Understanding the role played by parents, culture and the school curriculum in socializing young women on sexual health issues in rural South African communities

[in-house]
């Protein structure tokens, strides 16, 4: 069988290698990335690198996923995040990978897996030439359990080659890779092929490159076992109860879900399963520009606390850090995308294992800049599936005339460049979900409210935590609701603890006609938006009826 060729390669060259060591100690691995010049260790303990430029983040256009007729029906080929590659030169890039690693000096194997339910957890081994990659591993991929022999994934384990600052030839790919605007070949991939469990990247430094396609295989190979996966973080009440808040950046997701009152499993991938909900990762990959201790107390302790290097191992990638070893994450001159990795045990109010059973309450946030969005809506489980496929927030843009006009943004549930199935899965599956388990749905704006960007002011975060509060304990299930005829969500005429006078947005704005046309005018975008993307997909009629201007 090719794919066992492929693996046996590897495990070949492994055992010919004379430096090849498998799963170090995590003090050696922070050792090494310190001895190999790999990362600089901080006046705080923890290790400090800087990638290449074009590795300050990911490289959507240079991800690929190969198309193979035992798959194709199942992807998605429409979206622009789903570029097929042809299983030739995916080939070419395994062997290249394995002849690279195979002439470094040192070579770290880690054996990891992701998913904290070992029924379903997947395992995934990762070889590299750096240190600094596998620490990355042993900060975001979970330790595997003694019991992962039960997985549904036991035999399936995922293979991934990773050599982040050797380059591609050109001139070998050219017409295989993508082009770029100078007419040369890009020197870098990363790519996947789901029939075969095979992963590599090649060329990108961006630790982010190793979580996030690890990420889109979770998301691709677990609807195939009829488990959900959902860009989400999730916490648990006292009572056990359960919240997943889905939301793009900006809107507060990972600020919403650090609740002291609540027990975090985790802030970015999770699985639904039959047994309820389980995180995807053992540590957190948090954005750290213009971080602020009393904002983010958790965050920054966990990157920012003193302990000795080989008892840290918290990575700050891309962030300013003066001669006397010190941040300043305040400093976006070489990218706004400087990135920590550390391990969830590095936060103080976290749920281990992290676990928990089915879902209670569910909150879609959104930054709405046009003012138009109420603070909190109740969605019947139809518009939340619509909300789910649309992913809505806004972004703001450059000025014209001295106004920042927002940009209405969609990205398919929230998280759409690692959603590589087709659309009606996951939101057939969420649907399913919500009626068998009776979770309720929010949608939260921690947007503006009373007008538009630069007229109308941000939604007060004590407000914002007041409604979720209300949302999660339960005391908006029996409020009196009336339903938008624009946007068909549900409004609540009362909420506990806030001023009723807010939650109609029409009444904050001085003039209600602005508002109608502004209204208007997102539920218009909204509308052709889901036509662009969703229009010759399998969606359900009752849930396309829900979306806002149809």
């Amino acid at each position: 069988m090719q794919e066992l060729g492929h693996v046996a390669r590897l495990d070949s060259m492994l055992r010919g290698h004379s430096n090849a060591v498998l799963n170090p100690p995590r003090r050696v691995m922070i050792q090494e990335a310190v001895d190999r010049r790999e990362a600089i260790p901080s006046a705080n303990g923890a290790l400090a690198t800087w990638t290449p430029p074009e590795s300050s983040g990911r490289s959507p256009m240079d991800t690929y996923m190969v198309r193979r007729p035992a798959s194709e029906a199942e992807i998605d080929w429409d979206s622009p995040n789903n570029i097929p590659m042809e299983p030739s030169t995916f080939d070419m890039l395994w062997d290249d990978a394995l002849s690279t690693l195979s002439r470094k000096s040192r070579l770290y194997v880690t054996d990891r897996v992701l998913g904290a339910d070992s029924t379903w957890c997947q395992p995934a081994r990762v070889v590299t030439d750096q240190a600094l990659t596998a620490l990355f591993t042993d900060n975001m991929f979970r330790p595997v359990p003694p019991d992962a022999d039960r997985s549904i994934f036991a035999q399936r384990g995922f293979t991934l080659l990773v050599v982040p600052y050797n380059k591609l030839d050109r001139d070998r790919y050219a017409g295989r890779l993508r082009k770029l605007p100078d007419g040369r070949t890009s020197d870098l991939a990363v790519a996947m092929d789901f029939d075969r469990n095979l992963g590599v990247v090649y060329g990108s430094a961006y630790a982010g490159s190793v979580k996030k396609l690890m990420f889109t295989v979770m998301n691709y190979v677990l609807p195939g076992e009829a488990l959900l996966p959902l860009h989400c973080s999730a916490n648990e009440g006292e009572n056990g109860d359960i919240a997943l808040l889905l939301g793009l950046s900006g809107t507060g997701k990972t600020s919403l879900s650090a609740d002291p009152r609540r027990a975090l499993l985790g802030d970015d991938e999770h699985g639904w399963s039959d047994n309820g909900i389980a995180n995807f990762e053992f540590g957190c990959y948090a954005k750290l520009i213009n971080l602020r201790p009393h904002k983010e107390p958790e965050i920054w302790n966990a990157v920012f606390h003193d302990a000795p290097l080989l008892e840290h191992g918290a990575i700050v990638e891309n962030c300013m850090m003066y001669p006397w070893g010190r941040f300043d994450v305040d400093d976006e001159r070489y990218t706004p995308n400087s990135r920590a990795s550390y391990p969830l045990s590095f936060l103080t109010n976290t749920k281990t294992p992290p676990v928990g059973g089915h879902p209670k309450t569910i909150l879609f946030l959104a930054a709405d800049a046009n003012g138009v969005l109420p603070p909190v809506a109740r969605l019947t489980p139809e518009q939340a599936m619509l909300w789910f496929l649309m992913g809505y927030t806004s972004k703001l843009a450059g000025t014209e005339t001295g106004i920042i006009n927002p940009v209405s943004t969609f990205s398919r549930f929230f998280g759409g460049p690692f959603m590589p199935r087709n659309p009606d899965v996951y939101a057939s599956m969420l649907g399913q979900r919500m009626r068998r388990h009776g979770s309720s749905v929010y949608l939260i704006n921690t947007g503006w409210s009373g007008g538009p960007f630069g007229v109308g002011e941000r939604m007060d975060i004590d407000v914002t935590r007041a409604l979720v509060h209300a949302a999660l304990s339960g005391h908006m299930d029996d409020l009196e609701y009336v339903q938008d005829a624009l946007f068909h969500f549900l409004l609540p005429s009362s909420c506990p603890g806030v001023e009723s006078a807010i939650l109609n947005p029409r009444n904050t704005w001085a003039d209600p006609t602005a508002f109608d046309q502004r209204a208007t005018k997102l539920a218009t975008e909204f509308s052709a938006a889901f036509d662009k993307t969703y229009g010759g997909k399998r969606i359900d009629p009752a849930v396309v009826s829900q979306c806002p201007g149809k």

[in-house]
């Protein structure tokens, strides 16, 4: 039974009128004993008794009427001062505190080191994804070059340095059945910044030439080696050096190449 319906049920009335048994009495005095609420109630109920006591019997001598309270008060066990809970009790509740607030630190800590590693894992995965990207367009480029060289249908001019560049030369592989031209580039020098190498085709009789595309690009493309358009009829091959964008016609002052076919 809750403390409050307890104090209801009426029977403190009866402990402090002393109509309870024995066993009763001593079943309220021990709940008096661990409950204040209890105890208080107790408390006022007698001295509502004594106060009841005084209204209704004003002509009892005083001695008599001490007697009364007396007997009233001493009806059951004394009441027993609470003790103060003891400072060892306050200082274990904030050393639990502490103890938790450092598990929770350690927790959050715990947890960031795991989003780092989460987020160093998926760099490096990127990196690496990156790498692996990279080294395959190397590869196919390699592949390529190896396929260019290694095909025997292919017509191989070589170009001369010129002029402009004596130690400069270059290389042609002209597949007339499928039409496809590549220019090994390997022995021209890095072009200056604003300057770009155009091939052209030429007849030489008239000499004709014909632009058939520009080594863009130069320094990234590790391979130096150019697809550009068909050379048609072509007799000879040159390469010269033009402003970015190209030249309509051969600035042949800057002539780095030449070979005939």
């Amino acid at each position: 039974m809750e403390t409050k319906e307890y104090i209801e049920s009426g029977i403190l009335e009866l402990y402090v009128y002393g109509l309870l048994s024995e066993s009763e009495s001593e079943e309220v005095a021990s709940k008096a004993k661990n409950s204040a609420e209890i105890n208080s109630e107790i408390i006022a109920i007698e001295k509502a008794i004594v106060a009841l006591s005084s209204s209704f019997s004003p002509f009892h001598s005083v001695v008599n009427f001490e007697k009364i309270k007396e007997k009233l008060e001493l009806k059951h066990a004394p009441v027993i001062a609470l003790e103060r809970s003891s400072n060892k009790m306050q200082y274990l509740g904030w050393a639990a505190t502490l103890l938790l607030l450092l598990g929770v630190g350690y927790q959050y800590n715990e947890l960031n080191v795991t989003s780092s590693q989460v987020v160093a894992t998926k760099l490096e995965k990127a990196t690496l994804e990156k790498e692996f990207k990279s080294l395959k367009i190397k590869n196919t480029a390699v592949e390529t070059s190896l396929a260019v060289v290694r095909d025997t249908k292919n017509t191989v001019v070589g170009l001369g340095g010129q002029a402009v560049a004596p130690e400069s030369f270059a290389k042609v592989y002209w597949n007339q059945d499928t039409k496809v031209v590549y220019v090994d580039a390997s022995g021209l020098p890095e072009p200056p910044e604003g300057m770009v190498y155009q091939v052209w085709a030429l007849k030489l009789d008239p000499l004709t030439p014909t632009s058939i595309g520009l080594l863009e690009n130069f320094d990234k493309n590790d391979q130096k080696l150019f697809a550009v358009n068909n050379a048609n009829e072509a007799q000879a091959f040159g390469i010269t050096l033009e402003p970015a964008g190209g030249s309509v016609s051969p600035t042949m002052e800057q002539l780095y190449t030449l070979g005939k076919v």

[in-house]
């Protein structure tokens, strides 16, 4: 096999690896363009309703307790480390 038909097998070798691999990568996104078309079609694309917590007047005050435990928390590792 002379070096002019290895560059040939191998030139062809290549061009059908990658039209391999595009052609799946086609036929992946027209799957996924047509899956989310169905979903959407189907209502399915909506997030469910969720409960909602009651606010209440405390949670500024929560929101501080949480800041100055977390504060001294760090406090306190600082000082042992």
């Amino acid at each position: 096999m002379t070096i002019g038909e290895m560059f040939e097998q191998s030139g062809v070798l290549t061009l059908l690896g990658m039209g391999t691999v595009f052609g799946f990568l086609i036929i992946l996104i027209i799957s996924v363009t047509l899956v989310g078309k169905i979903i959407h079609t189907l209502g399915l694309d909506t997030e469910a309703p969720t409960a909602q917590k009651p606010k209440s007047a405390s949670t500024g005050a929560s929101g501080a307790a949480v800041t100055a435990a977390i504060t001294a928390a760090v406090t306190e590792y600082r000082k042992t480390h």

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The decline in South Africa's HIV infection rates especially among young women is encouraging. However, studies show that the 15-24-year-old cohort remains vulnerable. As they still report early sexual debut, being involved in sexual partnerships with older men as well as having unprotected sex. These risky sexual behaviors may be linked to factors such as the parent-child sexual health communication and the timing of the first talk. The quality of sexual health information received in school may also be important for enhancing healthier sexual behaviors. The aim of this study was to investigate the what, when and how sexual health communication occurs in rural South African families and to determine whether such communication patterns have changed over time. We also wanted to get an in-depth understanding of the roles played by culture, sexual health education and peers in the socialization of young women on sexual matters. A purposive sample of (n=55) women who were 18-35 years old was selected and interviewed in focus group discussions (FGDs). The FGD findings show that parent-child communication on sexual matters in rural communities is limited to messages that warn against pregnancy. It is also laden with cultural idioms that are not well explained. The school sexual health curriculum also fails to adequately equip adolescents to make informed decisions regarding sexual matters. All this seems to leave room for reception of misguided information from peers. Findings highlight a need for designing interventions that can create awareness for parents on the current developmental needs and sexual behavior of adolescents. For adolescents programs would need to focus on providing skills on personal responsibility, and how to change behavior to enhance sexual health.